Cover Date: December 1964
Cover Artist: Steve Ditko
“Spidey Strikes Back!”
Plotters: Stan Lee, Steve Ditko
Scripter: Stan Lee
Penciller: Steve Ditko
Inker: Steve Ditko
What’s Going On?
After being branded a coward last issue, Spider-Man is ready to prove the doubters wrong and be proclaimed a hero once more!
- No longer needing to worry about Aunt May, Peter Parker has resumed his duties as Spider-Man, and he makes a splashy return to the limelight:
- When the news breaks that Spidey is back, and he is beating up baddies again, J. Jonah Jameson loses the smirk he has had since last issue.
- Elsewhere, the Enforcers and Sandman team-up to defeat the Human Torch. For the time being, at least, the Enforcers are taking orders from Sandman.
- Back at school, the positive coverage of Spider-Man boosts his popularity with the local kids. As a result, Flash Thompson’s Spider-Man Fan Club finally starts to attract some members.
- After school, Spidey follows one of the Enforcers to a criminal hide-out, where he beats up some random baddies. The Enforcers escape during the melee, but some other criminals are arrested.
- At the Daily Bugle, Peter is introduced to Betty Brant’s new boyfriend, Ned Leeds. Peter handles the situation gracefully.
- Meanwhile, the Sandman hatches a plan to lure Spider-Man into a trap. He and the Enforcers will use the captured Human Torch as bait!
- Working on a tip from a stool pigeon, Spider-Man heads right into the villains’ trap. He goes in expecting trouble, though, so he’s not surprised when he winds up fighting Sandman and the Enforcers at the same time.
- Spidey is holding his own, but it is clear that he is outnumbered. He frees the Human Torch to even the odds.
- The duo make short work of the Enforcers and some other random criminal underlings…
- …but they get in each other’s way when chasing after the Sandman.
- The Sandman escapes from the heroes, but runs into some police officers. Too tired to fight them, the Sandman surrenders.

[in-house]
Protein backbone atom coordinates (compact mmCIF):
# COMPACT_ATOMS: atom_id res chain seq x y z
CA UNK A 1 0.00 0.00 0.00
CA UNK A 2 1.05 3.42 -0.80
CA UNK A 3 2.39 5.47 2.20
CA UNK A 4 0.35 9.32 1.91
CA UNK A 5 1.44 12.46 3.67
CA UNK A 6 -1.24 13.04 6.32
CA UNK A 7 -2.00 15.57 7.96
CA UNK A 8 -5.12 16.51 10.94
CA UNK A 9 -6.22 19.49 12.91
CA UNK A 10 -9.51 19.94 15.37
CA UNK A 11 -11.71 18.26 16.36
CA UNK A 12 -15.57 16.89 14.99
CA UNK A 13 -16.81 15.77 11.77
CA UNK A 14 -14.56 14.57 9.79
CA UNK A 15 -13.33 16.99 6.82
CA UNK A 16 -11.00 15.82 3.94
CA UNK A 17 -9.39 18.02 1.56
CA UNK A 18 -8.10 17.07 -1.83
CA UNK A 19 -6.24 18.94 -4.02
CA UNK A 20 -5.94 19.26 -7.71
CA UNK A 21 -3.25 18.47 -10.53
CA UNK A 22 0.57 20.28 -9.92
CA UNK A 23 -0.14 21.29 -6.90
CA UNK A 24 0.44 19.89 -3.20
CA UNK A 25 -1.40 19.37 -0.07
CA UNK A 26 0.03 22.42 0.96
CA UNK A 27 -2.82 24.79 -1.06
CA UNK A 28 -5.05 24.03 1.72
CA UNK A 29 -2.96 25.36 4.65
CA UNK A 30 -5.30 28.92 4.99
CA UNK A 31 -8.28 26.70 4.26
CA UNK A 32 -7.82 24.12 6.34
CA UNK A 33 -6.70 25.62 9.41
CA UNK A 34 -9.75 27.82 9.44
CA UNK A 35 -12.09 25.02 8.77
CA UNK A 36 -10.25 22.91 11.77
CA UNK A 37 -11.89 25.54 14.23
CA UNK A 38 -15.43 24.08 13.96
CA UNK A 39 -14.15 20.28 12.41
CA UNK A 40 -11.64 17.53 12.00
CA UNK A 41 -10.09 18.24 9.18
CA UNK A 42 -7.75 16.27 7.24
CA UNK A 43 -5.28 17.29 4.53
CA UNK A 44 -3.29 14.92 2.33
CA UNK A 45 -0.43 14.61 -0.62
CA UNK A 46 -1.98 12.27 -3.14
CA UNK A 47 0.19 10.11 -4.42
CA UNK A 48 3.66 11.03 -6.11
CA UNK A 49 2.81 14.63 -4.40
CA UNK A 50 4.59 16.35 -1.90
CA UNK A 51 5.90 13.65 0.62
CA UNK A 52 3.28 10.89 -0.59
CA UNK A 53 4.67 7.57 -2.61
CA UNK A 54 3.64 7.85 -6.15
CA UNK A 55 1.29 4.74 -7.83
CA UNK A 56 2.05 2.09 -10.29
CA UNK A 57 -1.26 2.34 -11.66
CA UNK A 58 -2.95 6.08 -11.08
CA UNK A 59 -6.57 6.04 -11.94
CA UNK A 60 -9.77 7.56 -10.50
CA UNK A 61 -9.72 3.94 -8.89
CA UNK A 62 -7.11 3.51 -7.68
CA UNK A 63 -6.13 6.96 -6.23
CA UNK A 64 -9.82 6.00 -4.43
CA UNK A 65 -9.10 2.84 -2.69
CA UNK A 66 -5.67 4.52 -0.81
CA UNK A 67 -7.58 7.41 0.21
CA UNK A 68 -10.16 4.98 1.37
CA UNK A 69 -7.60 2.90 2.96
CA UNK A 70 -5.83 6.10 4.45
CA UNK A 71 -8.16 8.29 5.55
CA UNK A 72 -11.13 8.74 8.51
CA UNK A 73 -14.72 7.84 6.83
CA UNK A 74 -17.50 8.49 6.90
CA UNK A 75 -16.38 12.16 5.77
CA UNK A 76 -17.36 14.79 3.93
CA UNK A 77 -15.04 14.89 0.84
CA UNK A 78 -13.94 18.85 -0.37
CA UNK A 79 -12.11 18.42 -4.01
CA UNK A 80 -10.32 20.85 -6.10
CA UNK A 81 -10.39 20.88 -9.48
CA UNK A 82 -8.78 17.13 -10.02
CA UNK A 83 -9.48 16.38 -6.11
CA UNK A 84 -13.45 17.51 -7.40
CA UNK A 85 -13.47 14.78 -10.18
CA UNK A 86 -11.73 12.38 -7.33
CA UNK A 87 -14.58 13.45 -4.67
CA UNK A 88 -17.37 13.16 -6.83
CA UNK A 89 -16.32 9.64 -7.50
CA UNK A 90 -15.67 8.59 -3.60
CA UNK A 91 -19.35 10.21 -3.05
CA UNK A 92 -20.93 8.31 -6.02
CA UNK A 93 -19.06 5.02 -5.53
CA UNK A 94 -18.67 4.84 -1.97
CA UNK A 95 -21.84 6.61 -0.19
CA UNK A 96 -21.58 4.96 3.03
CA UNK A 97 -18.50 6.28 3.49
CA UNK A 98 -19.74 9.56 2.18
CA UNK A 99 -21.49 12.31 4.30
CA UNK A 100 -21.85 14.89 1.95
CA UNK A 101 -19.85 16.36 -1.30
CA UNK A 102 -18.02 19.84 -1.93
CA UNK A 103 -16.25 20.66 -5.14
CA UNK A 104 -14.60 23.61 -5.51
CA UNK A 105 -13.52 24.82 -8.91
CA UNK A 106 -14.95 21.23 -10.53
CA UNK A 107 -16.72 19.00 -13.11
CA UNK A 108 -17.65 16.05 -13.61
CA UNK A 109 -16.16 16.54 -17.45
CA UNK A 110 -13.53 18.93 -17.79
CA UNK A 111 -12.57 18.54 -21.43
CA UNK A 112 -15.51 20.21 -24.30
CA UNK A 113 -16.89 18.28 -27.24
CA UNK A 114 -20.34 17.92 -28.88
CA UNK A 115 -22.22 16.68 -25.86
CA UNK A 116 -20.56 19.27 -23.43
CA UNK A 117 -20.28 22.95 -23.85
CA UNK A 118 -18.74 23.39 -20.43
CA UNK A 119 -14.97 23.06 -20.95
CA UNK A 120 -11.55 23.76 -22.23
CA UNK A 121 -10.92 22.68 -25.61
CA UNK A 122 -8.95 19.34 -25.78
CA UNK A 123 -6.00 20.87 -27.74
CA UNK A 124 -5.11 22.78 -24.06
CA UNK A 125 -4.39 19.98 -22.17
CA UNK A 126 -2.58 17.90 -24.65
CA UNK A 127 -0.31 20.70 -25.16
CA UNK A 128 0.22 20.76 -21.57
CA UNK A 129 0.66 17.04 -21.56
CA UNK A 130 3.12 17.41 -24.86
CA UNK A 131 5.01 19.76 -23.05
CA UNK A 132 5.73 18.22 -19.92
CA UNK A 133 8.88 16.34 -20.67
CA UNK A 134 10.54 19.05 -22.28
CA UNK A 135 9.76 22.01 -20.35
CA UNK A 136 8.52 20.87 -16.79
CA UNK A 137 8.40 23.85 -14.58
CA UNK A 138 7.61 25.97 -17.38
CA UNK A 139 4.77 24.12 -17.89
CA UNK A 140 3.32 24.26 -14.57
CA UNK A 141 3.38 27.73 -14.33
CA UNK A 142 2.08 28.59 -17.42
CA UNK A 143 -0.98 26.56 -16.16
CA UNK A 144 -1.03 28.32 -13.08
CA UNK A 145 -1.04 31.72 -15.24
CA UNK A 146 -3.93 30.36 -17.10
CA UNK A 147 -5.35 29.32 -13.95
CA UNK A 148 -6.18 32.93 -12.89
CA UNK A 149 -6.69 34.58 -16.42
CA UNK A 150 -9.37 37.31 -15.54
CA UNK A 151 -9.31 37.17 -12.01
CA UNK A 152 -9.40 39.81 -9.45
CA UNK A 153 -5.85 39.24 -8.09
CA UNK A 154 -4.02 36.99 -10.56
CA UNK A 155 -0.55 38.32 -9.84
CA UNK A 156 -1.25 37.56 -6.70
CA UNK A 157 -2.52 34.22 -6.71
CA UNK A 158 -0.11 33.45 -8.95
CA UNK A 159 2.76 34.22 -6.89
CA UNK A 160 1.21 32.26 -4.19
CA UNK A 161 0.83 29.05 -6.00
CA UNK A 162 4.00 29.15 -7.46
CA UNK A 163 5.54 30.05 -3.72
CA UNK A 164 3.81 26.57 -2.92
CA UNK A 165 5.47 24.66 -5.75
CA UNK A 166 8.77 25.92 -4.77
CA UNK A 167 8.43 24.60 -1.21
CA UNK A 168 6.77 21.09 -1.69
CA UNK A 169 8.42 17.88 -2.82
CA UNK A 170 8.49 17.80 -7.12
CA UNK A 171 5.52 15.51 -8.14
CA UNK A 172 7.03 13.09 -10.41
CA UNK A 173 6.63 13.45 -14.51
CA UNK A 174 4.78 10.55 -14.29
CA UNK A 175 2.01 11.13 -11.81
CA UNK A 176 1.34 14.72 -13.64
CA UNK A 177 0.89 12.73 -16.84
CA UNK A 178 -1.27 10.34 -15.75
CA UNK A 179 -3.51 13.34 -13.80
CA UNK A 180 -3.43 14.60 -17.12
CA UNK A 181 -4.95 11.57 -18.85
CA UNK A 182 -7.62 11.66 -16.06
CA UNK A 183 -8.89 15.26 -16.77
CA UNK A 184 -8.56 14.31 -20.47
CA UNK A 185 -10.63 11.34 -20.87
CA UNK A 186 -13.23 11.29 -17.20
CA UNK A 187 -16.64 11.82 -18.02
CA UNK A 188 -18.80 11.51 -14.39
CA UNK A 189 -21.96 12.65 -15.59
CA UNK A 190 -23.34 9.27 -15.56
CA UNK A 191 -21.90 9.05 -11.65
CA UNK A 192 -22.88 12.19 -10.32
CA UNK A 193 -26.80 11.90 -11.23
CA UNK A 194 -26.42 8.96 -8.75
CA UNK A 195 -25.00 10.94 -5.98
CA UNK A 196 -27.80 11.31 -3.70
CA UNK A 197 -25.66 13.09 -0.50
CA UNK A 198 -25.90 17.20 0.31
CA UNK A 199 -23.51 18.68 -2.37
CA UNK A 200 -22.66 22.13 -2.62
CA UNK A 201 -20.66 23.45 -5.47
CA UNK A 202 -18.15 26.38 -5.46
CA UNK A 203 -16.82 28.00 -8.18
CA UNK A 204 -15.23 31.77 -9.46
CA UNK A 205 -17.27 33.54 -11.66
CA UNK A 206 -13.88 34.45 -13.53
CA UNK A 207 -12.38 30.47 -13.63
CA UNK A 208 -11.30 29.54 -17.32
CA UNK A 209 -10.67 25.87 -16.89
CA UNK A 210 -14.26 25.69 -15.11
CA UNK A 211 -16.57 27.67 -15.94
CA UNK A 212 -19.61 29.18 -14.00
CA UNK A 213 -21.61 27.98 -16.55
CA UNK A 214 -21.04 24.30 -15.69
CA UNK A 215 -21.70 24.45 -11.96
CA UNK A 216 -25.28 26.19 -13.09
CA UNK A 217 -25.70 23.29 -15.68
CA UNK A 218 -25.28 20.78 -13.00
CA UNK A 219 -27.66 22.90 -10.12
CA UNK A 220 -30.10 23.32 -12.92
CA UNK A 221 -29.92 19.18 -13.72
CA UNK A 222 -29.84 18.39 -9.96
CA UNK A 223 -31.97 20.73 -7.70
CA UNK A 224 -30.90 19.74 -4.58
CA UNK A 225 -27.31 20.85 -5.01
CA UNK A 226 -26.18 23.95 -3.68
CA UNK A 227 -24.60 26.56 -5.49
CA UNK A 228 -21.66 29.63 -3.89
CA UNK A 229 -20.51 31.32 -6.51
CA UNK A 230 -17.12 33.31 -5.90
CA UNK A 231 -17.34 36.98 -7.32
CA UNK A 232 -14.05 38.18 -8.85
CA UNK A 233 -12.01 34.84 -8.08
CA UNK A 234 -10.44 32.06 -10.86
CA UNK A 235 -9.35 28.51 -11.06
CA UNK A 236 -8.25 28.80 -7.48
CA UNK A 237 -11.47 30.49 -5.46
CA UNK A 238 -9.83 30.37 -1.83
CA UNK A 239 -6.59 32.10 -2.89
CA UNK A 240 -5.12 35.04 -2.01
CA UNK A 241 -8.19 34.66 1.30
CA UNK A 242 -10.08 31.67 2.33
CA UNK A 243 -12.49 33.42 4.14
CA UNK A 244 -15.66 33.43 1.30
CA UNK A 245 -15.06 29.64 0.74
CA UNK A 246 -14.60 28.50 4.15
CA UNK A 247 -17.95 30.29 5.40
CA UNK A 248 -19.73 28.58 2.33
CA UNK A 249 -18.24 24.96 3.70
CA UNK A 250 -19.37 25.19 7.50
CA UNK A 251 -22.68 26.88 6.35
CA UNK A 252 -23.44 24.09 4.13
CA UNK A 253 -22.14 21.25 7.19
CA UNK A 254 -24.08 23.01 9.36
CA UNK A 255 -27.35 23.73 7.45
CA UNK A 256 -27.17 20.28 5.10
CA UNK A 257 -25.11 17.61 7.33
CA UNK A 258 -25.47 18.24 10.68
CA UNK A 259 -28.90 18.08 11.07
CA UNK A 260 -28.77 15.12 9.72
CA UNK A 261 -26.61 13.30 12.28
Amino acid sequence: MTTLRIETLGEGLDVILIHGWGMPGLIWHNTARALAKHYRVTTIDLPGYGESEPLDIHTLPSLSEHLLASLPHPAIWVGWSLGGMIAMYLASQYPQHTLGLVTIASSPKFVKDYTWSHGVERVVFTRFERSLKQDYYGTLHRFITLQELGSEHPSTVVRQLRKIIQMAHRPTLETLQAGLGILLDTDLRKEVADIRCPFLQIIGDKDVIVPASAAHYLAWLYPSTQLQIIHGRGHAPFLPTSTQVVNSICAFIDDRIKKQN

- A hero once more in the public eye, Peter has had a great few days. Perhaps that is why he doesn’t notice when a mysterious man starts surveilling him after school. Who is spying on Peter Parker, and on whose orders? We’ll probably find out next month!
Is It Good?
Yes! Last issue was very good, despite having no real super-heroics. This issue doesn’t have as good of a plot, but it has a lot of fun fight scenes, and Spider-Man being victorious and Peter feeling good —- and it’s rare that those two things coincide in this title. The action is balanced by several scenes that check in on subplots that have been simmering in the background for a while. I like these scenes, and I love that Stan and Steve are keeping track of the many subplots they have started, but they are sprinkled throughout the plot in such a way that it doesn’t feel natural; in many cases, they feel like interruptions, rather than like they organically branch off from the main plot.
- This issue takes place after Strange Tales #127, even though they share the same cover date.
- The Human Torch is, once again, threatened by asbestos.
- The Enforcers (Fancy Dan, Montana, & Ox) last appeared in Amazing Spider-Man #14.
- Sandman last appeared in Amazing Spider-Man #18.
- Check it out! We have a super-villain precursor to the classic X-Men “fastball special”:
- We saw Ned Leeds briefly last issue, but he is officially introduced here and given a name. He is Betty’s new boyfriend.
- Peter and Betty Brant’s relationship is up in the air now, as she has another boyfriend; Peter is still asking her out on dates, though, which is a reminder of how old these comics are.
Comics Are Goofy:
- WHY DO YOU CARE, BETTY? You have a new boyfriend, and you’re now in friendly terms with your ex. Don’t be petty, girl!
- I don’t really understand dating in the ‘60’s, but I do understand this: Betty is insecure.